Tuesday, June 26, 2012

Featured Artist: Kirby Sattler

"Natane" Daughter of the Ghost Dance by Kirby Sattler
I am Crow by Kirby Sattler

Dream of the Bear by Kirby Sattler

Bird of Prey by Kirby Sattler

Blue Fire by Kirby Sattler

Ceremony by Kirby Sattler

Circle of Power by Kirby Sattler

Medicine Dog by Kirby Sattler

The Messenger by Kirby Sattler

Prophet by Kirby Sattler

Sees Behind by Kirby Sattler
Standing I Fly by Kirby Sattler

Two Stars by Kirby Sattler

Night Whispers by Kirby Sattler
Kirby Sattler grew up in the west, where there are countless museums and libraries filled with Native American artifacts and research materials. Now inspired by Joseph Campbell's writing, his fascination and interest in Plains Indians began at a young age.
After 30 years of painting, Sattler is not concerned with historical accuracy or specificity to a particular tribe, but instead he examines the relationship between the Native Americans’ relationship to the natural world, “reflecting a culture that had no hard line between the sacred and the mundane.” I think this is a beautiful and meaningful part of life that we should all explore.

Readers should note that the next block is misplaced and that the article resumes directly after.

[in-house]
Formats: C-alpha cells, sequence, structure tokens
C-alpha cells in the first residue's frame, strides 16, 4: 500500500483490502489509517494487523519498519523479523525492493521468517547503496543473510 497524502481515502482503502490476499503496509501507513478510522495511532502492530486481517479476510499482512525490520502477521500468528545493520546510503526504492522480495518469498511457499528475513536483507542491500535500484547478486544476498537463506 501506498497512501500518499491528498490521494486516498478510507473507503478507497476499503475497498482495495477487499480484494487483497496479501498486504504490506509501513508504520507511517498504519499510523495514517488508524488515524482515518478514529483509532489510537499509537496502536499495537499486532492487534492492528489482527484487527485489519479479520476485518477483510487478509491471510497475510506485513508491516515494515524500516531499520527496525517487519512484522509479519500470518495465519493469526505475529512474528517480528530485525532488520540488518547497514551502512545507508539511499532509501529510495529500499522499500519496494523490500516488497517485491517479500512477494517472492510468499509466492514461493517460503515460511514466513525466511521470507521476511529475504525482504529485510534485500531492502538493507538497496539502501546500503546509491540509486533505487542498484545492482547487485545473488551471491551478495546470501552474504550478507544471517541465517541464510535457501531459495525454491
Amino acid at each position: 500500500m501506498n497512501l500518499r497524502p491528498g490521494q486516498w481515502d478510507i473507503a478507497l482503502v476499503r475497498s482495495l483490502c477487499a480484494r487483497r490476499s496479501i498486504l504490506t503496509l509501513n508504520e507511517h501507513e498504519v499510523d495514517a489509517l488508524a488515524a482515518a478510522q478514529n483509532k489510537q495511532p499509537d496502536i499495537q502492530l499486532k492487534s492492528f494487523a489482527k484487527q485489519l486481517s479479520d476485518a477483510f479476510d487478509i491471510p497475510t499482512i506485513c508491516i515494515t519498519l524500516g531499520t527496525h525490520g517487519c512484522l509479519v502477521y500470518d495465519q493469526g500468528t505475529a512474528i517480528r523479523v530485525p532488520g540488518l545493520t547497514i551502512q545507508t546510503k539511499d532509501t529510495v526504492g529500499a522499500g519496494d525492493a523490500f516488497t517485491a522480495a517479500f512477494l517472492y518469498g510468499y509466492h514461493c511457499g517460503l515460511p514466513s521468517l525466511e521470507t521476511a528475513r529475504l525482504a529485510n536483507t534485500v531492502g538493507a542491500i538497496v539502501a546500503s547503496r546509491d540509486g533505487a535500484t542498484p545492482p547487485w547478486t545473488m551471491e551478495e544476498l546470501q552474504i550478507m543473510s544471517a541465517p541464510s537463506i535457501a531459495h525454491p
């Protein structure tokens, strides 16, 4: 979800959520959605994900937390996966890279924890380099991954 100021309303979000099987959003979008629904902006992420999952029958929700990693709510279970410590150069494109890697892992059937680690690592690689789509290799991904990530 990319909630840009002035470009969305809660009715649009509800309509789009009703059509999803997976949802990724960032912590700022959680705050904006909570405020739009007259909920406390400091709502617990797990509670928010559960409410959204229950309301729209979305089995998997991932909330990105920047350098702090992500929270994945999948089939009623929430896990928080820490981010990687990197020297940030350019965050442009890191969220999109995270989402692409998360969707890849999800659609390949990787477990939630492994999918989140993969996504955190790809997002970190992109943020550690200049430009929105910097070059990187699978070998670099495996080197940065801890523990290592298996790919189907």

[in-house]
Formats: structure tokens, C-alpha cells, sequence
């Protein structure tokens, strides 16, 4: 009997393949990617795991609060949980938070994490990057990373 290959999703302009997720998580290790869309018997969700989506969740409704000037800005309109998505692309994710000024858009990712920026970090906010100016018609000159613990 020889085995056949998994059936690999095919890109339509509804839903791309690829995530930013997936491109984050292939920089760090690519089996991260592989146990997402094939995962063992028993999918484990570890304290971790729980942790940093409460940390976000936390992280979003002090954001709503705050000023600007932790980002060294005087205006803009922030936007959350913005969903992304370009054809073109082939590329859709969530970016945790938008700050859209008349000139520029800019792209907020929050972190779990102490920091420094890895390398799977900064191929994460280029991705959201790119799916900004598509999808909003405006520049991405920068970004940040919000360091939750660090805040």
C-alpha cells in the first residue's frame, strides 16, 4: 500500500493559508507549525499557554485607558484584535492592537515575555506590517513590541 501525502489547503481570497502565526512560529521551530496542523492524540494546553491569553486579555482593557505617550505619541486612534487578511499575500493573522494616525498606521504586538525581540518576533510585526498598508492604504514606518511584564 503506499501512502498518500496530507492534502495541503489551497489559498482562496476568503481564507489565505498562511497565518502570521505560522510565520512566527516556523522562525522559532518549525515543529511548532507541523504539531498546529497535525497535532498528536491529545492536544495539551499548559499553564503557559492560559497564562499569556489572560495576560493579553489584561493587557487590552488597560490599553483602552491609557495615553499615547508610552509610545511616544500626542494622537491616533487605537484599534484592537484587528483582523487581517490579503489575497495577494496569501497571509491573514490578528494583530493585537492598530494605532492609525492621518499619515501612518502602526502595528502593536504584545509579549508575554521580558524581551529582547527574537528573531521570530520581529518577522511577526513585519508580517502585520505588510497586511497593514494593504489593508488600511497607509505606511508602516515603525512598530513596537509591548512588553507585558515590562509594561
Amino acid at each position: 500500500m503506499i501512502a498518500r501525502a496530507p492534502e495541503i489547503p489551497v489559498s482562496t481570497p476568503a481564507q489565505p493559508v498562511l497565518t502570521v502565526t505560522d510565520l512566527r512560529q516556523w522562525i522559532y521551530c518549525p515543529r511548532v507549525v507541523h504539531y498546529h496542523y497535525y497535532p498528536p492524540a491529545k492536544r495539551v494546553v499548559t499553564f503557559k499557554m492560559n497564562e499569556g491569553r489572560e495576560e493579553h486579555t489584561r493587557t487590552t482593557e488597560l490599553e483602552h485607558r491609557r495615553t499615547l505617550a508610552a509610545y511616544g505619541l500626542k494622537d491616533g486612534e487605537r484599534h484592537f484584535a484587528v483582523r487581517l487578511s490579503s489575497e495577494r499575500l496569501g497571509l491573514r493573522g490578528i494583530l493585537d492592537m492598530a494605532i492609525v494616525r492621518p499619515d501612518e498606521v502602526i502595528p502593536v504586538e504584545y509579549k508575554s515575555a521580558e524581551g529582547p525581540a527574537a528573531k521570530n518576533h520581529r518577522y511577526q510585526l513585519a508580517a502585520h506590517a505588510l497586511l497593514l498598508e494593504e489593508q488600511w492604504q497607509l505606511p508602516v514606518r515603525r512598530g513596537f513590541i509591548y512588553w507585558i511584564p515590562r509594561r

You can see that a big part of Sattler’s paintings is the sacred objects or medicine. More than aesthetic adornment, wearing sacred objects such as a stone, a plait of grass, or a feather is an outward manifestation of a person’s identity and his or her connection with the natural and spiritual world. There is a reason behind each piece of medicine.
The photographic or realist look of these paintings evolves over a long process of research, imagination, sketch, underpainting, and many, many layers. In fact, every linen canvas has as many as two dozen layers of acrylic paint.
Sattler humbly admits in his artist statement that as a non-native, “It would be presumptuous to portray the subject I paint from any other view than as an artist with an innate interest in the world’s indigenous cultures.”

Blogged with permission from the artist.

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